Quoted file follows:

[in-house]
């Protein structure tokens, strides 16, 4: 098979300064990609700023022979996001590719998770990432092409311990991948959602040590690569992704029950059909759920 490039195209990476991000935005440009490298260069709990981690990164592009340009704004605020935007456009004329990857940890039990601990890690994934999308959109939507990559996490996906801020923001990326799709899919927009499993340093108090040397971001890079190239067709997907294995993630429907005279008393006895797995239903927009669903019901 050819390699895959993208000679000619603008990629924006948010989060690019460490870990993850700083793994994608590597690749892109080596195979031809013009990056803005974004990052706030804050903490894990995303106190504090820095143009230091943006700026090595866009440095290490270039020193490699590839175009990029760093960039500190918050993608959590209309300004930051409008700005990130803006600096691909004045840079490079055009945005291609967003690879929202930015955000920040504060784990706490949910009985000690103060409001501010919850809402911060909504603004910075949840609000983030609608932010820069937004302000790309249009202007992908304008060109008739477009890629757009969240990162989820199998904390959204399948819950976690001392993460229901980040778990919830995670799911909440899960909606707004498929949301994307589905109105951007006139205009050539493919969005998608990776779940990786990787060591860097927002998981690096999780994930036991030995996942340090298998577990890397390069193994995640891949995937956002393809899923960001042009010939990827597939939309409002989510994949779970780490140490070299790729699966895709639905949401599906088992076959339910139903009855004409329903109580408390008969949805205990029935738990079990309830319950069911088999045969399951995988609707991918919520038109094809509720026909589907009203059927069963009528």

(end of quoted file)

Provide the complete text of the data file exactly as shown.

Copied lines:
[in-house]
């Protein structure tokens, strides 16, 4: 098979300064990609700023022979996001590719998770990432092409311990991948959602040590690569992704029950059909759920 490039195209990476991000935005440009490298260069709990981690990164592009340009704004605020935007456009004329990857940890039990601990890690994934999308959109939507990559996490996906801020923001990326799709899919927009499993340093108090040397971001890079190239067709997907294995993630429907005279008393006895797995239903927009669903019901 050819390699895959993208000679000619603008990629924006948010989060690019460490870990993850700083793994994608590597690749892109080596195979031809013009990056803005974004990052706030804050903490894990995303106190504090820095143009230091943006700026090595866009440095290490270039020193490699590839175009990029760093960039500190918050993608959590209309300004930051409008700005990130803006600096691909004045840079490079055009945005291609967003690879929202930015955000920040504060784990706490949910009985000690103060409001501010919850809402911060909504603004910075949840609000983030609608932010820069937004302000790309249009202007992908304008060109008739477009890629757009969240990162989820199998904390959204399948819950976690001392993460229901980040778990919830995670799911909440899960909606707004498929949301994307589905109105951007006139205009050539493919969005998608990776779940990786990787060591860097927002998981690096999780994930036991030995996942340090298998577990890397390069193994995640891949995937956002393809899923960001042009010939990827597939939309409002989510994949779970780490140490070299790729699966895709639905949401599906088992076959339910139903009855004409329903109580408390008969949805205990029935738990079990309830319950069911088999045969399951995988609707991918919520038109094809509720026909589907009203059927069963009528």